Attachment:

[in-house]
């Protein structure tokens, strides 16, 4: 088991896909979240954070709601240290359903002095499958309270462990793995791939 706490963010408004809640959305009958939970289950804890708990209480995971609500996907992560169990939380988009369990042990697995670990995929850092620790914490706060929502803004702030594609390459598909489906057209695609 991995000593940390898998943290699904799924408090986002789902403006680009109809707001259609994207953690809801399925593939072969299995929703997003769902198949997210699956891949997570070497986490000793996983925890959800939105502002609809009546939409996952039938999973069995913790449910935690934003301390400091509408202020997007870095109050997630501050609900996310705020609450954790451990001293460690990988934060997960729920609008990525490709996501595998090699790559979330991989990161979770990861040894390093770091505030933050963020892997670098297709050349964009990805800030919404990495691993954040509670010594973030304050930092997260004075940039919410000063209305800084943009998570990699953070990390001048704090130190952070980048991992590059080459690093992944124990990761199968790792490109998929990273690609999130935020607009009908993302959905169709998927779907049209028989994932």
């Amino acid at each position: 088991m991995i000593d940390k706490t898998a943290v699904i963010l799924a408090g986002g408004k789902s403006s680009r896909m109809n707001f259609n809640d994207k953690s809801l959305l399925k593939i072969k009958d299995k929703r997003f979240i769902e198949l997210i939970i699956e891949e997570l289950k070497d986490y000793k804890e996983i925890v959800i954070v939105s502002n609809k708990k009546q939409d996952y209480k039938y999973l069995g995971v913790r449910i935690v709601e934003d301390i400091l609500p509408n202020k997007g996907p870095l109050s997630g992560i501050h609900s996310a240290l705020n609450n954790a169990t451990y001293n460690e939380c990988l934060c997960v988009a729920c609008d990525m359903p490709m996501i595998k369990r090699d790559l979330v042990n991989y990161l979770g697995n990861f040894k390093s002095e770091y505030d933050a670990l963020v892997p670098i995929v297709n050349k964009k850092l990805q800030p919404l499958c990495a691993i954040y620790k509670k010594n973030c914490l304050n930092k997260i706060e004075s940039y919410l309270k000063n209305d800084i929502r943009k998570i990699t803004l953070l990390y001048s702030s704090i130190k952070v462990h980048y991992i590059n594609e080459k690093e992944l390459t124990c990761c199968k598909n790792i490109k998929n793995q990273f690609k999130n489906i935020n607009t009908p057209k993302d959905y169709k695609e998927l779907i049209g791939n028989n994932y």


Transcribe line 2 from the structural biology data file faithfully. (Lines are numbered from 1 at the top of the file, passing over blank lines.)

């Protein structure tokens, strides 16, 4: 088991896909979240954070709601240290359903002095499958309270462990793995791939 706490963010408004809640959305009958939970289950804890708990209480995971609500996907992560169990939380988009369990042990697995670990995929850092620790914490706060929502803004702030594609390459598909489906057209695609 991995000593940390898998943290699904799924408090986002789902403006680009109809707001259609994207953690809801399925593939072969299995929703997003769902198949997210699956891949997570070497986490000793996983925890959800939105502002609809009546939409996952039938999973069995913790449910935690934003301390400091509408202020997007870095109050997630501050609900996310705020609450954790451990001293460690990988934060997960729920609008990525490709996501595998090699790559979330991989990161979770990861040894390093770091505030933050963020892997670098297709050349964009990805800030919404990495691993954040509670010594973030304050930092997260004075940039919410000063209305800084943009998570990699953070990390001048704090130190952070980048991992590059080459690093992944124990990761199968790792490109998929990273690609999130935020607009009908993302959905169709998927779907049209028989994932």